-20 min prepping the crust
-30 min baking to eat them

Deliciousness:
Frankly, I was impressed! The flavors blended perfectly, and I got that mm-comfort-food feeling in my tummy. I’ve always loved pot pie.  ^_^ Crust didn’t seem to be a problem – flavors of individual grains disappeared, and it just added a nice texture.

Cost:
Haven’t calculated this one yet, but definitely reasonable. Most expensive item would be the mushrooms. (Could make that cheaper by using canned ones.)

 

=====

Crust is classic, but optional. If you want crust:
Crust Recipe:
(Requires basic pie-crust-making knowledge)
-about 1.5 – 2 C gluten-free flour mix. Recommended: golden quinoa (vs. red), amaranth, flax, and tapioca starch. Millet is bitter in flour and is not recommended.
-1/4 C cold/frozen butter [cut into little pieces]: work into flour like a regular pie crust.
-add oil as necessary for sufficient shortening (you can use all butter, but I like to do half/half to save money, and you can’t really tell the difference.)
-add a little ice water. The cold water and cold butter help the G.F. flours stick together better.
-salt

You’ll end up with a weird, wont-stick-together, un-rollable dough. That’s okay. Divide up (for mini-pies) into the baking tins. Using fingers, press the dough to the bottom and then up the sides. This is part is labor-intensive but not difficult. Pinch off extra dough. Fill crusts with filling. If you want a top crust, which is totally optional, then: press the remaining dough into a sheet against the side of a mixing bowl, and carefully slide it up into your hand, and then onto the face of the pie. (There’s no way to roll the dough, or pick up a sheet of it, so this was the best I could do. It could be a bit more practical to simply crumble the extra dough on top as a topping.)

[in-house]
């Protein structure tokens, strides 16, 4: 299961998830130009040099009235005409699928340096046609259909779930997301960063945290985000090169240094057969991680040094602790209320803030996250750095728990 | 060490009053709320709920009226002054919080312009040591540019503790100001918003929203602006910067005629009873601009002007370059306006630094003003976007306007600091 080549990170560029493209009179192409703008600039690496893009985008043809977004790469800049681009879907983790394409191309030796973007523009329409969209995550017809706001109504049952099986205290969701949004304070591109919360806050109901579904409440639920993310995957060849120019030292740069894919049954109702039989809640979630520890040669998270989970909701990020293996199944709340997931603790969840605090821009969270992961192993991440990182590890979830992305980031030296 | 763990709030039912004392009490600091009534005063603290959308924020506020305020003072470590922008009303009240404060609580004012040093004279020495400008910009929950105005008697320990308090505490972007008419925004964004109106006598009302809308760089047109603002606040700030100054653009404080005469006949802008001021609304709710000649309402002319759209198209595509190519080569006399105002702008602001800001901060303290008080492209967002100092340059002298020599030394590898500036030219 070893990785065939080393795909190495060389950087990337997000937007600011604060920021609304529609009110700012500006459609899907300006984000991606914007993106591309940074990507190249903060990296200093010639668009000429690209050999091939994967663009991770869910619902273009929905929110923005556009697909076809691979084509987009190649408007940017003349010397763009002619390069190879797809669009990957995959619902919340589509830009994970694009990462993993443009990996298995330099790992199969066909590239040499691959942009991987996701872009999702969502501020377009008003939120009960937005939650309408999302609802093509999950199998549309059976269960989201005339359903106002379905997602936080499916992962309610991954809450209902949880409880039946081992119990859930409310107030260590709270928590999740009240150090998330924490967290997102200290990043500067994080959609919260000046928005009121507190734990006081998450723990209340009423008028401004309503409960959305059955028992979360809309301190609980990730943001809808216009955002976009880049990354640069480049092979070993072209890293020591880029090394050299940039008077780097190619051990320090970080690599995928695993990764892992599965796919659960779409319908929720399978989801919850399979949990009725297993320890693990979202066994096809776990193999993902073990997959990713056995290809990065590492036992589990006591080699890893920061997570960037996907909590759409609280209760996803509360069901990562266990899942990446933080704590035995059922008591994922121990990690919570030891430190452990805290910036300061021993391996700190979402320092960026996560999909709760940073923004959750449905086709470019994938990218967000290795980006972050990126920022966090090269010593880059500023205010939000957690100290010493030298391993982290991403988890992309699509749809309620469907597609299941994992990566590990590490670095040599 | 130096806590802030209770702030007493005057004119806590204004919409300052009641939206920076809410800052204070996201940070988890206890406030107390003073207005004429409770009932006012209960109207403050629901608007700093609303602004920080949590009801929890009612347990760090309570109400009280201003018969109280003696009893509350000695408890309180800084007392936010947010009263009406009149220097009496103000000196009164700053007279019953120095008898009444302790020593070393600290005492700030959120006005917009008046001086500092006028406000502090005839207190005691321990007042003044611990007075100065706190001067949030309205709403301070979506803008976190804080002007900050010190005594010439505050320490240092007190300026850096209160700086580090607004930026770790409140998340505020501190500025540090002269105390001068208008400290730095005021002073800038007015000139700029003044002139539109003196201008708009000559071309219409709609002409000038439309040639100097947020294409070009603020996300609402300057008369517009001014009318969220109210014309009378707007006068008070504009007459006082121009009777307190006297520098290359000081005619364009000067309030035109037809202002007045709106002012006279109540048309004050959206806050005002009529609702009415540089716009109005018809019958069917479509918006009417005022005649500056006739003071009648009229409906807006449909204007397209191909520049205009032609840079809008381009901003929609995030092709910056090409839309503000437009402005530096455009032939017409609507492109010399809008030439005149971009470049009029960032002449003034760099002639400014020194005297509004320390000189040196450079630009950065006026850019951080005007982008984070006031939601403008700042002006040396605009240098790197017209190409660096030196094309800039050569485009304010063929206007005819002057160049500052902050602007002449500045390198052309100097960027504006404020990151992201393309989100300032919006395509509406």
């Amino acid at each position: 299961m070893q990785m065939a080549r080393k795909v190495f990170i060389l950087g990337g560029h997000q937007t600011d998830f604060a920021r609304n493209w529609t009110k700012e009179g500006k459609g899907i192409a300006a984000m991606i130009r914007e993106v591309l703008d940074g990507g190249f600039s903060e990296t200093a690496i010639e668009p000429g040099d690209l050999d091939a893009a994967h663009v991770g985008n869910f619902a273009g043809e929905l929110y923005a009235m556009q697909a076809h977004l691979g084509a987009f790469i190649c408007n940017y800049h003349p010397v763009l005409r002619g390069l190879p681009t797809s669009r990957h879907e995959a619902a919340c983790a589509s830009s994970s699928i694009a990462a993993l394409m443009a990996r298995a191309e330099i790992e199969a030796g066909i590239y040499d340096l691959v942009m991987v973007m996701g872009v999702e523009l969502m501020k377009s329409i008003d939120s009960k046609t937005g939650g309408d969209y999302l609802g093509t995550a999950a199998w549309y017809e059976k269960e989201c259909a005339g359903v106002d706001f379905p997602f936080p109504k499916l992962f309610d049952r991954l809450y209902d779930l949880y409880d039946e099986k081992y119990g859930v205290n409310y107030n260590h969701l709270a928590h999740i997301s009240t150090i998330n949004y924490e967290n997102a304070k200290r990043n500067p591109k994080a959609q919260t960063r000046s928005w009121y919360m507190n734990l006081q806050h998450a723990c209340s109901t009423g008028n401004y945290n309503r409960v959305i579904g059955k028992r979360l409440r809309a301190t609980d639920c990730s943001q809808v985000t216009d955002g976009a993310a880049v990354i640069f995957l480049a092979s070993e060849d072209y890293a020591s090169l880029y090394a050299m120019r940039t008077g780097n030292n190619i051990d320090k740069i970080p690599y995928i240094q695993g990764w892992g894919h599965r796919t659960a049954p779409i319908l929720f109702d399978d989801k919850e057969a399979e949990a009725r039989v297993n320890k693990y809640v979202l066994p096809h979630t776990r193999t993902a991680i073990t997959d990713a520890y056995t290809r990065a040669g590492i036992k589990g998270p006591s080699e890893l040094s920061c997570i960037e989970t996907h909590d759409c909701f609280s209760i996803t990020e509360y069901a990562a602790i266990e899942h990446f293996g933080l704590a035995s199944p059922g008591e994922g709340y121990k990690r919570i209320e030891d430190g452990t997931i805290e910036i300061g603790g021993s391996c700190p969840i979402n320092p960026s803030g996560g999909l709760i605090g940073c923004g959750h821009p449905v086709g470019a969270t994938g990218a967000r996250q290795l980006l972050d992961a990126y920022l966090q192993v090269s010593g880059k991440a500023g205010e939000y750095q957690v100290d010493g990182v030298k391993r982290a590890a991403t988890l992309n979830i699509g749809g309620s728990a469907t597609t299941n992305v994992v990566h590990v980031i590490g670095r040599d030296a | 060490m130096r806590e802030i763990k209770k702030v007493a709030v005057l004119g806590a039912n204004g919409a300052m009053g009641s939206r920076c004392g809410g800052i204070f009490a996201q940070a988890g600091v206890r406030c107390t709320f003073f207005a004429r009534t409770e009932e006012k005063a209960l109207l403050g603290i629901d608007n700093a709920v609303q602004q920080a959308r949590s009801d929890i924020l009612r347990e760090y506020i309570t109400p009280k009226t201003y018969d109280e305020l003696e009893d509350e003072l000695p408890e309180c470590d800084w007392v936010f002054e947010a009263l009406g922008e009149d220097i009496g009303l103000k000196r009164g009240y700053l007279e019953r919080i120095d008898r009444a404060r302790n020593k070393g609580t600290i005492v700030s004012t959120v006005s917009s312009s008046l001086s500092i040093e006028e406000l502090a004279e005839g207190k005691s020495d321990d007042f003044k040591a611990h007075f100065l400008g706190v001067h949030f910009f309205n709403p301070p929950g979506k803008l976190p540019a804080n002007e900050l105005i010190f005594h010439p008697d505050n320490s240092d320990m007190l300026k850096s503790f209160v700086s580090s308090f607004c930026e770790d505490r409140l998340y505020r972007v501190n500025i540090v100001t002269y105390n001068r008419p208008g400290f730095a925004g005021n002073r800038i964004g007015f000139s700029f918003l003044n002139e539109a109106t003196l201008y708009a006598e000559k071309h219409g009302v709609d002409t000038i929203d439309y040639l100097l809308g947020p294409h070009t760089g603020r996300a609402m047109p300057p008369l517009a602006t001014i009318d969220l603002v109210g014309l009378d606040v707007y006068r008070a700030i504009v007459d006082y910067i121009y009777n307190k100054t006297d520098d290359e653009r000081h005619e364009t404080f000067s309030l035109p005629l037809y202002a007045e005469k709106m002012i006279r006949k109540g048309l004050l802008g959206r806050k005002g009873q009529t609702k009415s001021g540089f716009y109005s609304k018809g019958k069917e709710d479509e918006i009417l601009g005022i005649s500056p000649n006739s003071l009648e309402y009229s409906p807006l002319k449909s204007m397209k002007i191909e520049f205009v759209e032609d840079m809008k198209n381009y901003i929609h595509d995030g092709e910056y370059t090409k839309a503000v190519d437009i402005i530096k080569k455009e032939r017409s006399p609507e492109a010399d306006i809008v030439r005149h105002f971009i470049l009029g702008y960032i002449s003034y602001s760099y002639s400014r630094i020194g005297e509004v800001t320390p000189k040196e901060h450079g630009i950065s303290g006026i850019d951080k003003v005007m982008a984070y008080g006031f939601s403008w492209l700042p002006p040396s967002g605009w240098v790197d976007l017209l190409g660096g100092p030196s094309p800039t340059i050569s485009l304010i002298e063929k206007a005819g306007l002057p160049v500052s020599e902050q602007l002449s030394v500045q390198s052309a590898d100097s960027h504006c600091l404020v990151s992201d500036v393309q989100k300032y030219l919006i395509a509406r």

-Then bake or freeze as per pie instructions.

 

Notes:
-Use sweet potato, not yams. Yam flavor is too strong, and the point of the sweet potatoes here is as a replacement for the regular kind (but without all the starch). (In the store, sweet potatoes are a lighter potato-color, whereas yams are a deep orange-red. They’re the same shape.)
-Mushrooms are what give it that nice creaminess of a true pot pie. I’m not a mushroom fan, so I put relatively little, but feel free to put twice as much, or different kinds of mushrooms.
-I’ve only cooked this pie from-the-freezer so far, so the ‘eat now’ baking times are only best-guess. Proceed with caution.
-Each pot-pie recipe that I came across had exactly one green vegetable. Instead of green beans, try substituting: broccoli, peas, or asparagus.
-No need to have both leeks and onions, either compliments the potatoes, but I really like leeks.

 

::BK::

Pizza! +cauliflower, -cheese

I saw this awesome Cauliflower Pizza Crust and suddenly knew I had to have pizza. So I made two types of crusts, went shopping for toppings, googled ‘vegan pizza toppings’ for ideas (because I can’t have cheese), and got to work! Here’s what I came up with:

Cauliflower Pizza Crust - thin

Cauliflower Pizza Crust – thin

 

First, I made a crust with cauliflower and a mix of GF flours (millet, amaranth, quinoa). The recipe (link above) made two whole baking sheets! Also, best GF-baked-good yet! The cauliflower makes the difference – I’m going to try using it in other baking projects, too.

 

 

 

 

square pizza crust

Fast cooking, good texture